Before we could reenact the process of first printing some of Donne’s poems, we needed to reenact the process of copying the first printers’ most likely manuscript sources. So the class divided into groups. We called one group the Cambridge group, or “the Coote group of Bow Street, Covent Garden”—so named for the earliest recorded owner of Cambridge University Library MS Add. 5778 (manuscript C2, according to the Donne Variorum sigla). Like the original printers, the VCU students tended to rely on the text derived from this manuscript when they were typesetting. But neither relied on it entirely. Both occasionally took a word or something from a second text (before taking more from a third, introduced late in the process). No exact match for this second source survives. But one of the artifacts that matches it most closely is Trinity College, Dublin MS 877, Part I (DT1). Here’s a peek at the work of one student in the Dublin group, or “the apprentices of the Puckerings’ scribe”—since this part of the Trinity College Dublin manuscript seems to have been written in the same hand responsible for a manuscript once owned by members of a family by the name of Puckering (Trinity College, Cambridge MS R. 3. 12 (CT1)). So here’s one page spread from a VCU student’s replica of DT1, in Dublin:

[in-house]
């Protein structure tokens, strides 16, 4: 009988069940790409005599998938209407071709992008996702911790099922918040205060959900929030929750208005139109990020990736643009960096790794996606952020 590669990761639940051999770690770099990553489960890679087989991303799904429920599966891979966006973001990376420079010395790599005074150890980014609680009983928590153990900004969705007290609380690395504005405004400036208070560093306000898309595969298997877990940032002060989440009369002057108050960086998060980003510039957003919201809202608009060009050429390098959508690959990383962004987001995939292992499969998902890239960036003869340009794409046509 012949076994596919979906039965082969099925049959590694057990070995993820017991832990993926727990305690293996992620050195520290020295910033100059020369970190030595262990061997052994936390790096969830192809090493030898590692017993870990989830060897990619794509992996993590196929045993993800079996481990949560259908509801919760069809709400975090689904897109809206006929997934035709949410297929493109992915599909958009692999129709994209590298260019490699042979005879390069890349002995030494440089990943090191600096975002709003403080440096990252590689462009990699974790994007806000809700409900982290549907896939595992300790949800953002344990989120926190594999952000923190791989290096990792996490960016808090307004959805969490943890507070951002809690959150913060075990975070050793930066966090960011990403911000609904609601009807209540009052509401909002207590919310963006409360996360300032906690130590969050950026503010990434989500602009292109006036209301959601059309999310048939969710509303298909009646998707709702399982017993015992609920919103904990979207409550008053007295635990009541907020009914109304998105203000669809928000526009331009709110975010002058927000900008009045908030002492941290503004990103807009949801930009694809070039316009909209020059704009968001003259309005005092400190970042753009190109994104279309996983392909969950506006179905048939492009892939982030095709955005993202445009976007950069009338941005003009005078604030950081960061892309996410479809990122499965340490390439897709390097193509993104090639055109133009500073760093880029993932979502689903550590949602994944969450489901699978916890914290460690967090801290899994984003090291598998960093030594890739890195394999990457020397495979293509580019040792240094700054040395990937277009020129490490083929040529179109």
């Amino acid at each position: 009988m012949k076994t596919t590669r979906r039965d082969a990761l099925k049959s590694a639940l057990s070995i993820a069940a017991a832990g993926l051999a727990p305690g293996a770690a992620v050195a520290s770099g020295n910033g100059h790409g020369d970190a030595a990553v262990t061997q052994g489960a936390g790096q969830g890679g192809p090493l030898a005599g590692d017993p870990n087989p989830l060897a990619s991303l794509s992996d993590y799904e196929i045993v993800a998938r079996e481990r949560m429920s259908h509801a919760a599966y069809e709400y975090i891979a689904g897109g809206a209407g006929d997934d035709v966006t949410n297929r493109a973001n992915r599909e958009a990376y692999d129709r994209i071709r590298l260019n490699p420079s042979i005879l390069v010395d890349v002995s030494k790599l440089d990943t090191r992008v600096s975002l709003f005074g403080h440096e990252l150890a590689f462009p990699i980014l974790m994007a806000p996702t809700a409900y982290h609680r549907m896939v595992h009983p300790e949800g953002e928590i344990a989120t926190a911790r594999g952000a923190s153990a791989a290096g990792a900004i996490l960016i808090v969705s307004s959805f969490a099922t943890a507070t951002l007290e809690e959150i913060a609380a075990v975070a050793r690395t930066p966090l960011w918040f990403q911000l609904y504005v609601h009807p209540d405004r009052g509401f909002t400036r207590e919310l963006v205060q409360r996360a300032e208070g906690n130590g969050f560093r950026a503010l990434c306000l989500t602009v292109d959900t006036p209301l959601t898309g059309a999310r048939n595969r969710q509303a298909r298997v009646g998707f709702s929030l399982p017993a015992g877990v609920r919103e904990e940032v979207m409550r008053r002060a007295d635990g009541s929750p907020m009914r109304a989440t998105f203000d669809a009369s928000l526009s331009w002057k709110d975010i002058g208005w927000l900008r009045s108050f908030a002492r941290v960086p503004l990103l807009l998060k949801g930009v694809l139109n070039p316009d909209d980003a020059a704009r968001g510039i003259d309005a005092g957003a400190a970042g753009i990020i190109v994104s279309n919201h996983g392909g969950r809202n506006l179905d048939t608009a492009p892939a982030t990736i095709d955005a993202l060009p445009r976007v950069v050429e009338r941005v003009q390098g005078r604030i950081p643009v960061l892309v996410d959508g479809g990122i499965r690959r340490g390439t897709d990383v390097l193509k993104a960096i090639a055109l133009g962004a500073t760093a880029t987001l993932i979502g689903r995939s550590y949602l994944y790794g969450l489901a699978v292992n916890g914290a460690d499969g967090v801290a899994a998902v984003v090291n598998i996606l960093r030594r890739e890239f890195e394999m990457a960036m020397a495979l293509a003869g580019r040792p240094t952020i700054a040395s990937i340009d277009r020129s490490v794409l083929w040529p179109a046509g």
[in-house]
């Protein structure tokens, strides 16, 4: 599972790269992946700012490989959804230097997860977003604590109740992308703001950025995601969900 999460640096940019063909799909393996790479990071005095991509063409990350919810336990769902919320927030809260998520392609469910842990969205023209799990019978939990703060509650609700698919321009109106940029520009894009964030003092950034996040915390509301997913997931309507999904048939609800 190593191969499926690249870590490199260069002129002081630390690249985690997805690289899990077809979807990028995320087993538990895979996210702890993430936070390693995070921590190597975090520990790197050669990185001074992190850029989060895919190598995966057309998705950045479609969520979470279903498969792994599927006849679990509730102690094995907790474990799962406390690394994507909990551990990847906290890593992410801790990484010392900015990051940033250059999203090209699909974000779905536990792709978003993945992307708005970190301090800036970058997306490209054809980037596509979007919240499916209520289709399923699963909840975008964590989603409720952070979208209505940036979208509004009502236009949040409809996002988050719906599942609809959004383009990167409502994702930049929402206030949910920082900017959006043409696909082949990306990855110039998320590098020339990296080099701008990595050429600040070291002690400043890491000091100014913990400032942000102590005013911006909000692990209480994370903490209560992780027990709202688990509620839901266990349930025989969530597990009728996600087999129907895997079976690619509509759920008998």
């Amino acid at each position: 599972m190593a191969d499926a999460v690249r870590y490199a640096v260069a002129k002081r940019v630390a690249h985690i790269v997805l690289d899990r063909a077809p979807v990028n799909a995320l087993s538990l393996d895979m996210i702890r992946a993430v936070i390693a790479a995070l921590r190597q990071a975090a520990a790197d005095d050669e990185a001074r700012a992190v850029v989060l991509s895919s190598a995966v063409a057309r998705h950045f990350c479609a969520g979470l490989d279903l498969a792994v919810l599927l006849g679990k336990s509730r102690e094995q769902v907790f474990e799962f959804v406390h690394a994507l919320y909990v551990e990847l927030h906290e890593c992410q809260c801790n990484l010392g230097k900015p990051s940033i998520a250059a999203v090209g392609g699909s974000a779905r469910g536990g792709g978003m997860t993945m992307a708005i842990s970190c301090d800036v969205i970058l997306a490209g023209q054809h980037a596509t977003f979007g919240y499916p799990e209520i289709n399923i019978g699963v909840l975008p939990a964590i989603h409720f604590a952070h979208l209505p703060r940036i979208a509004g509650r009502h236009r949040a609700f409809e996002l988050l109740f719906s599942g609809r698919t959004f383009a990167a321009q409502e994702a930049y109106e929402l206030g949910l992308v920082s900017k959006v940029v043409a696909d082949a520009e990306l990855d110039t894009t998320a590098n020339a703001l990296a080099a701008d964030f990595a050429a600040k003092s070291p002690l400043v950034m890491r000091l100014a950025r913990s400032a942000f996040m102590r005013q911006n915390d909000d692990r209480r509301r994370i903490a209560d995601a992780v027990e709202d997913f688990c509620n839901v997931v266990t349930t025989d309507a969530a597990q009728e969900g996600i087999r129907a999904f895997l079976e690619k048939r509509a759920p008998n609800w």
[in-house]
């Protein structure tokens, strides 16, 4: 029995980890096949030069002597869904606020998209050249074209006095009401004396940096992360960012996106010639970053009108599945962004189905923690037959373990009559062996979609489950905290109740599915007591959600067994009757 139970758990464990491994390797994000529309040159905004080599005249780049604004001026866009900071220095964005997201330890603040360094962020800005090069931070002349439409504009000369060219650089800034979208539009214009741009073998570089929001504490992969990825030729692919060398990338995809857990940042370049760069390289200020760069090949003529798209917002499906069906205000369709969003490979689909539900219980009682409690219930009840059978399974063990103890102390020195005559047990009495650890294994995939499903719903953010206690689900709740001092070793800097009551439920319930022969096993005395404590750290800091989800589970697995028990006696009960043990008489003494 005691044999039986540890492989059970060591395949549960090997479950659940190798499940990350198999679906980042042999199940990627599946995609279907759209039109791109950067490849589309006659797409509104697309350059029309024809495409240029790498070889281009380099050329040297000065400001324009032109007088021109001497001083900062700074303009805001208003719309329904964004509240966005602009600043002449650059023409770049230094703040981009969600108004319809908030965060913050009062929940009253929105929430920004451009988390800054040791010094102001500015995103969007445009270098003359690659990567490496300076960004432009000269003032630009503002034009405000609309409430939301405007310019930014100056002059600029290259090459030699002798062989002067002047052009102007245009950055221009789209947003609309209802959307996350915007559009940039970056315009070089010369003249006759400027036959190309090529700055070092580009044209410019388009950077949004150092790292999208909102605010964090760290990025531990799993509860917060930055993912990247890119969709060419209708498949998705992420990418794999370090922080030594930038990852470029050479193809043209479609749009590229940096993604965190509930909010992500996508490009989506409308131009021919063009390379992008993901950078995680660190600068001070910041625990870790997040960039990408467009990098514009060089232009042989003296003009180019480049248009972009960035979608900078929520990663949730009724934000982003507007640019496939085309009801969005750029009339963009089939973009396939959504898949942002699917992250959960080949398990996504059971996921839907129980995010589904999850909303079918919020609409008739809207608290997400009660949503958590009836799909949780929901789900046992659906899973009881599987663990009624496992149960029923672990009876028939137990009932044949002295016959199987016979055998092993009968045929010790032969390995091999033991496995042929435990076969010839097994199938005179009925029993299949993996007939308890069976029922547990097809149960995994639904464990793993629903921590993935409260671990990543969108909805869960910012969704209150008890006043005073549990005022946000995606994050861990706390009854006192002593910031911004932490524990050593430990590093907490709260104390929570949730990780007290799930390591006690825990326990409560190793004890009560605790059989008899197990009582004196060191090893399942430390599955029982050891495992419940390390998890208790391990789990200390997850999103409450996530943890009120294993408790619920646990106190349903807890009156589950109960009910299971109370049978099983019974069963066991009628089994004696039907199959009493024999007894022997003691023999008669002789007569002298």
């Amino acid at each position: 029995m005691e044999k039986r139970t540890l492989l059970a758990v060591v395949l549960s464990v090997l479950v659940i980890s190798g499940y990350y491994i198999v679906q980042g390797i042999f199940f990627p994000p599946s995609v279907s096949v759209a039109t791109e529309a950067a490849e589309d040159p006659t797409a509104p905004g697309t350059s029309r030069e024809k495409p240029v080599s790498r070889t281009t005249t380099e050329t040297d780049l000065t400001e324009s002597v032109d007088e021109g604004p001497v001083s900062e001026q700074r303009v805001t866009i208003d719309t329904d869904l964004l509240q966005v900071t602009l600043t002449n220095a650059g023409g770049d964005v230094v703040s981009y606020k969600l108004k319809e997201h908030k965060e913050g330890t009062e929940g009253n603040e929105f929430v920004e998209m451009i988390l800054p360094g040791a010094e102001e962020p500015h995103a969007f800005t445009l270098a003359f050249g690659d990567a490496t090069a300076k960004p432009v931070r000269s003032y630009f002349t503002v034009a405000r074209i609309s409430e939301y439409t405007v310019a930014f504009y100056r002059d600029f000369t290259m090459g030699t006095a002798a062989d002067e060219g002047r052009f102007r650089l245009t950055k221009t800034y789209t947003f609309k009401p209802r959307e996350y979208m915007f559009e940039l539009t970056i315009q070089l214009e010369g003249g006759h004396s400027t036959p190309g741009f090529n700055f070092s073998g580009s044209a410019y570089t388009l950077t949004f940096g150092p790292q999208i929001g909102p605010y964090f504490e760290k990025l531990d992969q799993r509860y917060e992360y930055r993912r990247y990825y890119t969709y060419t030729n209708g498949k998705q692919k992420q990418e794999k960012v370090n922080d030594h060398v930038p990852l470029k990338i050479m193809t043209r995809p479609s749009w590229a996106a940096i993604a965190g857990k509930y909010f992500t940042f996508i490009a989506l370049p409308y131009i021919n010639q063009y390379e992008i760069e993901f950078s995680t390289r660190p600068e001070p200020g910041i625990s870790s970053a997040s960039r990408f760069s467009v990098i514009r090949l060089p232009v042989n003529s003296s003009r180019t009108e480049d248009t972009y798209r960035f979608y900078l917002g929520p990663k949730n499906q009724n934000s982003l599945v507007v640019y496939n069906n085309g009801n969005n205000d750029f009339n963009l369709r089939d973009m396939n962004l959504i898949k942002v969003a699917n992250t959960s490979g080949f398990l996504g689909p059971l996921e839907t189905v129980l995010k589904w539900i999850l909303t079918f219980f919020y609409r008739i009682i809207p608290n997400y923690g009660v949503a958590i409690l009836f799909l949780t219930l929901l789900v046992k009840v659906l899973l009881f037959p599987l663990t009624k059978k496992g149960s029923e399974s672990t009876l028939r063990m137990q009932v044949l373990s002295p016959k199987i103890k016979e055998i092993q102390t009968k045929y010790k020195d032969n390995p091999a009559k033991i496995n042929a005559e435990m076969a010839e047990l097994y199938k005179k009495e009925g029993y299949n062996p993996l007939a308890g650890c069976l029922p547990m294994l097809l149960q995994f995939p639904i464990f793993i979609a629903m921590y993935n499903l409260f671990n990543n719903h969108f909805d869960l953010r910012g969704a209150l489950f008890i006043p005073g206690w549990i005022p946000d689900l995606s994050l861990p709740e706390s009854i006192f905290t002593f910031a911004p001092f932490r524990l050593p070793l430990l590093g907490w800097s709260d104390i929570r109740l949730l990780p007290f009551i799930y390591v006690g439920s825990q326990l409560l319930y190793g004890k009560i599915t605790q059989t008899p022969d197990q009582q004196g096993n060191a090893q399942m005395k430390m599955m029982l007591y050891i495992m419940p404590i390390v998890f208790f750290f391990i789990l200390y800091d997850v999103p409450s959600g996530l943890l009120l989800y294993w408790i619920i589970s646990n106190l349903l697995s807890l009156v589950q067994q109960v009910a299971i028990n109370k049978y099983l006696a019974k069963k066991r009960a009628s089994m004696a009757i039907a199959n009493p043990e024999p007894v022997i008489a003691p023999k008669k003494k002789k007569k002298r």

This may look impressive (pun intended), but it can’t immediately looks as impressive as it is. First, the students in the Dublin group fabricated their manuscript using information from both Mark Bland’s published comments about the book and correspondence with Estelle Gittins at Trinity College, Dublin—in addition to the images available on the Donne Variorum website. You can see printouts from donnevariorum.tamu.edu on the left hand side of the image above. So you’re seeing here a partly digital means of reproducing analog media. More impressive is that the student whose work is shown here made her own ink, using both imported Aleppo oak gall and one of the early-modern recipes available here (the one beginning, “Take a quart of strong wine”).
This student also foraged the goose quills in nearby Byrd Park, named for the 17-18th-century British-Virginian planter and slaver, William Byrd II. She then cleaned, hardened, and cut the quills herself before writing with them.
As if this weren’t enough, she had to write left-handed, making it very difficult, and time consuming, not to smudge the ink as the writing hand trails the written word.